These experimental studies provide strong evidence that appropriate cleaning and sterilization of reused electrophysiology catheters inactivates blood-borne viruses such as hepatitis B and C and Coxsackie type B3.
Lewis makes a compelling case for a dynamical systems approach to emotion and neurobiology. These models involve both excitatory and inhibitory processes. It appears that a critical role for inhibitory processes is implied but not emphasized in Lewis's model. We suggest that a greater understanding of inhibitory processes both at the psychological and neurobiological levels might further enhance Lewis's model.
The cemetery at Heath Wood, Ingleby, Derbyshire, is the only known Scandinavian cremation cemetery in the British Isles. It comprises fifty-nine barrows, of which about one-third have been excavated on previous occasions, although earlier excavators concluded that some were empty cenotaph mounds. From 1998 to 2000 three barrows were examined. Our investigations have suggested that each of the barrows contained a burial, although not all contain evidence of a pyre. A full report of the 1998–2000 excavations is provided, alongside a summary of the earlier finds. The relationship of Heath Wood to the neighbouring site at Repton is examined, in order to understand its significance for the Scandinavian settlement of the Danelaw. It is concluded that Heath Wood may have been a war cemetery of the Viking Great Army of AD 873–8.
The upper 20—30 m of ice-rich permafrost at three sites overridden by the northwest margin of the Laurentide ice sheet in the Tuktoyaktuk Coastlands, western Arctic Canada, comprise massive ice beneath ice-rich diamicton or sandy silt. The diamicton and silt contain (1) truncated ice blocks up to 15 m long, (2) sand lenses and layers, (3) ice veins dipping at 20—30°, (4) ice lenses adjacent and parallel to sedimentary contacts, and (5) ice wedges. The massive ice is interpreted as intrasedimental or buried basal glacier ice, and the diamicton and silt as glacitectonite that has never thawed. Deformation of frozen ground was mainly ductile in character. Deformation was accompanied by sub-marginal erosion of permafrost, which formed an angular unconformity along the top of the massive ice and supplied ice clasts and sand bodies to the overlying glacitectonite. After deformation and erosion ceased, postglacial segregated ice and ice- wedge ice developed within the deformed permafrost.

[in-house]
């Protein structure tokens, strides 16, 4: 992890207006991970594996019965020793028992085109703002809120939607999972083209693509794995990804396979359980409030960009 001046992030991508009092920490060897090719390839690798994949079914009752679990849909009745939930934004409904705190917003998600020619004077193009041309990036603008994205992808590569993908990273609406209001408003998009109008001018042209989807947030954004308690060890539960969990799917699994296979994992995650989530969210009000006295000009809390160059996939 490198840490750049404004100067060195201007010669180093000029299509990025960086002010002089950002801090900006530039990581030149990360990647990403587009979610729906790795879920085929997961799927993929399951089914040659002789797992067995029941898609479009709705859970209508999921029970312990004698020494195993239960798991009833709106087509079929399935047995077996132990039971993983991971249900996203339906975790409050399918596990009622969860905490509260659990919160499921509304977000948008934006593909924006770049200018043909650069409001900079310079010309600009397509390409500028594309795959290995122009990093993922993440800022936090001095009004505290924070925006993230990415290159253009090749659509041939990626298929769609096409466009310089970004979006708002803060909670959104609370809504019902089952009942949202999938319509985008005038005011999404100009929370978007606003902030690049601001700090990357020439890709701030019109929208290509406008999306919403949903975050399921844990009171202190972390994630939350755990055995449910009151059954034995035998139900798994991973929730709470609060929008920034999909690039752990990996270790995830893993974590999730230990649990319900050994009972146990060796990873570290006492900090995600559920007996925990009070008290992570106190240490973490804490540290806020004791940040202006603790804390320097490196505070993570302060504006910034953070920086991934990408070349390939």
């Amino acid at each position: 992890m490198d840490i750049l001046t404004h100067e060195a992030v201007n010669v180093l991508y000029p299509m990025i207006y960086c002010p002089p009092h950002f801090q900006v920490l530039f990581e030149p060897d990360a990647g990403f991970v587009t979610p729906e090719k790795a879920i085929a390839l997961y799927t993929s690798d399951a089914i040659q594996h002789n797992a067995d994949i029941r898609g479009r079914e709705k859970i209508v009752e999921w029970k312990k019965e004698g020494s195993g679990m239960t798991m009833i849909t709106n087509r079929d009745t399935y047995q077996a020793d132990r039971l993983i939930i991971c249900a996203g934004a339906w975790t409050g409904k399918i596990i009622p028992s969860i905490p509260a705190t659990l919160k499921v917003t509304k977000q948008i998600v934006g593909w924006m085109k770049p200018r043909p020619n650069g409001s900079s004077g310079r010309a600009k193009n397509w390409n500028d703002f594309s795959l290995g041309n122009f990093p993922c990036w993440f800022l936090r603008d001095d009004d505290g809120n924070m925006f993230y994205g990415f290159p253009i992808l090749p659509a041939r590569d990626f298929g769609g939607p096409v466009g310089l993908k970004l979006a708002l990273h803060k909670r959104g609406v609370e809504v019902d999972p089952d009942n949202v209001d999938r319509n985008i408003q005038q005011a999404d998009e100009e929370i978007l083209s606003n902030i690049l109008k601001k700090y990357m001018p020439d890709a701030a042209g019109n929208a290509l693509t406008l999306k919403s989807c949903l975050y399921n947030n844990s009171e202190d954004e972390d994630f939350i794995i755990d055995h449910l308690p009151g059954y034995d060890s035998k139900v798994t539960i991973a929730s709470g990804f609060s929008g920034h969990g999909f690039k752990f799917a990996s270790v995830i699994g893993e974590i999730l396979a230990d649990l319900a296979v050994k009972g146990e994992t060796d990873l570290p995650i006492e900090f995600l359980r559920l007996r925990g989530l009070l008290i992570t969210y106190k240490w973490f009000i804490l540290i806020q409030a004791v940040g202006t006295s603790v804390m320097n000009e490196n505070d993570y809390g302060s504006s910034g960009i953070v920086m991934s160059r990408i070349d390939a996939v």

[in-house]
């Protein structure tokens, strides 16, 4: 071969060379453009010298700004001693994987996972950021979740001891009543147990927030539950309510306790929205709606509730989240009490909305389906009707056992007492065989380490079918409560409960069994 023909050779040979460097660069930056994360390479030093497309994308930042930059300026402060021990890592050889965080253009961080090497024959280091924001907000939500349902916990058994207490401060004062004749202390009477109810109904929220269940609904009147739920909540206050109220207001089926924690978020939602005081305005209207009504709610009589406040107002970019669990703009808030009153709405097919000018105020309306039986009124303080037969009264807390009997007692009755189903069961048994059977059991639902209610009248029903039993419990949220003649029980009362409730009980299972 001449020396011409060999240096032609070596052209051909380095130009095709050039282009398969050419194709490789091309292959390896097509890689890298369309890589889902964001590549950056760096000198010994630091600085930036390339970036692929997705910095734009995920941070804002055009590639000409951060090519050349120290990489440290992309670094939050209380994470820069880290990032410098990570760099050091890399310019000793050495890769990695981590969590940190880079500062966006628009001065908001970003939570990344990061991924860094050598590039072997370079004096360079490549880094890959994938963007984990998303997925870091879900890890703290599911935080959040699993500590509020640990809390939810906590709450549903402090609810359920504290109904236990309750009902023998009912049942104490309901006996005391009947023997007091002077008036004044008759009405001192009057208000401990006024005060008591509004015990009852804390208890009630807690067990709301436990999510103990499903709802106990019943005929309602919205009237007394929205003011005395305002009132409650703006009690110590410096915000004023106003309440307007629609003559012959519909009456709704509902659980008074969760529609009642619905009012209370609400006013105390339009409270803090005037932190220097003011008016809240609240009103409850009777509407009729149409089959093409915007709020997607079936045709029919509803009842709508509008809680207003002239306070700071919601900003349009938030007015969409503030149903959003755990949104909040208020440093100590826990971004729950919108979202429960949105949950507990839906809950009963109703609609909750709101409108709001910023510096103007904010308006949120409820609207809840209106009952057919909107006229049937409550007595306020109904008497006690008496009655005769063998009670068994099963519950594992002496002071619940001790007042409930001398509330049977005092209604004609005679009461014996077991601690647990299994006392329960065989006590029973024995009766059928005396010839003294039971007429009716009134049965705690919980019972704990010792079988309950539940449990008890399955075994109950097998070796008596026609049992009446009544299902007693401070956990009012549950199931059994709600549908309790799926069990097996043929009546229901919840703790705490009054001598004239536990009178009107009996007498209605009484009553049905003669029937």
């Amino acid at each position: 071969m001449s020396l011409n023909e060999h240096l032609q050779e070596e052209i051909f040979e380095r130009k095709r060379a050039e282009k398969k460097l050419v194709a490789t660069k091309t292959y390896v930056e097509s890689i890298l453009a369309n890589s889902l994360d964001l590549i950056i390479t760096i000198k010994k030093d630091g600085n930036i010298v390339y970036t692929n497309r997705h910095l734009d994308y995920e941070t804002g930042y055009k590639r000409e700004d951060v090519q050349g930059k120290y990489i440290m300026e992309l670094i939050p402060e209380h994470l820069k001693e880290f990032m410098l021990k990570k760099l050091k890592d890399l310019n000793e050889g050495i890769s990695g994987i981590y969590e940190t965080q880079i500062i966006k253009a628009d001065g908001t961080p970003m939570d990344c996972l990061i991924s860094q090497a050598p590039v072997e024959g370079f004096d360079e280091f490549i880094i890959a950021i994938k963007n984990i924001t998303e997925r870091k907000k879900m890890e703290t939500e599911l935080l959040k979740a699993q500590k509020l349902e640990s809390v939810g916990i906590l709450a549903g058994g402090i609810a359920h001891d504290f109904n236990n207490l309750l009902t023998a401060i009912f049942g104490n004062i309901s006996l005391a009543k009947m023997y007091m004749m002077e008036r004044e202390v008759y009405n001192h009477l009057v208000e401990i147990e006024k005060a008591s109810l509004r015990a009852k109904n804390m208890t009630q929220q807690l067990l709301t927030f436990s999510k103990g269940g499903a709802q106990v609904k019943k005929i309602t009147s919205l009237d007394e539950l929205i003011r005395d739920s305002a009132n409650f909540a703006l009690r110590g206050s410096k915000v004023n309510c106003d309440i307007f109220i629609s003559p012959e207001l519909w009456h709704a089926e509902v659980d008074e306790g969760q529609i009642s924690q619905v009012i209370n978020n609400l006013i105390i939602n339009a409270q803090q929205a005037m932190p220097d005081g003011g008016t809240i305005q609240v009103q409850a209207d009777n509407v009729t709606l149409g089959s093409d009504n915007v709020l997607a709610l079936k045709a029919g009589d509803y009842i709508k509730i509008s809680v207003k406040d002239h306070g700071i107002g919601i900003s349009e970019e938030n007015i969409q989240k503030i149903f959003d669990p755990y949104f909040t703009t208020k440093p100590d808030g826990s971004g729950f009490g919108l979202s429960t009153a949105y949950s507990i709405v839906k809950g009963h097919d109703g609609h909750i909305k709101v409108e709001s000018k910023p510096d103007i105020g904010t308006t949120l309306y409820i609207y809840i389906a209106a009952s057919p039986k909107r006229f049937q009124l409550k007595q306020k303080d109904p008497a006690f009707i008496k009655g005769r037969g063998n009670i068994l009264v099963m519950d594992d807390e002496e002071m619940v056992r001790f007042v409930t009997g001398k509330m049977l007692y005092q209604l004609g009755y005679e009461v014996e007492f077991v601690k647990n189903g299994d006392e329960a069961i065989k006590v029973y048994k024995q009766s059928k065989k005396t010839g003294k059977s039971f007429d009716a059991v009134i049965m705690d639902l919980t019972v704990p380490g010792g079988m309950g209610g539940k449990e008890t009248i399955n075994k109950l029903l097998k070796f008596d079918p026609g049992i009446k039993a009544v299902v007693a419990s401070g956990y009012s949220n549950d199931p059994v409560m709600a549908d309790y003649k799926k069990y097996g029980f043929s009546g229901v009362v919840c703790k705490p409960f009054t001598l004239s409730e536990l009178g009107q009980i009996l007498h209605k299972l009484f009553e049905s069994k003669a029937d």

Rare bouts of extreme environmental perturbations (catastrophes) have been predicted to have a major influence on the probability of extinction. Yet very little information is available on the frequency and severity of catastrophes. Improving the available information concerning catastrophe parameters would allow for an evaluation of their effect and a start towards understanding their causes. We used the Global Population Dynamics Database to determine the frequency and severity of die-offs in 88 species of vertebrates. We define a catastrophe as any 1-year decrease in population size of 50% or greater. The data yielded three findings. (1) The frequency of severe die-offs in vertebrate populations is strongly related to the generation length of the organism. (2) The probability of a severe die-off for a particular population is approximately 14% per generation. (3) The frequency of die-off severity can be modelled as a modified power function with the frequency of die-offs decreasing with increasing magnitude of effect. The distribution is not consistent with catastrophes stemming from environmental sources different than those responsible for smaller fluctuations, but seems to represent the tail of a continuous distribution of environmental perturbations.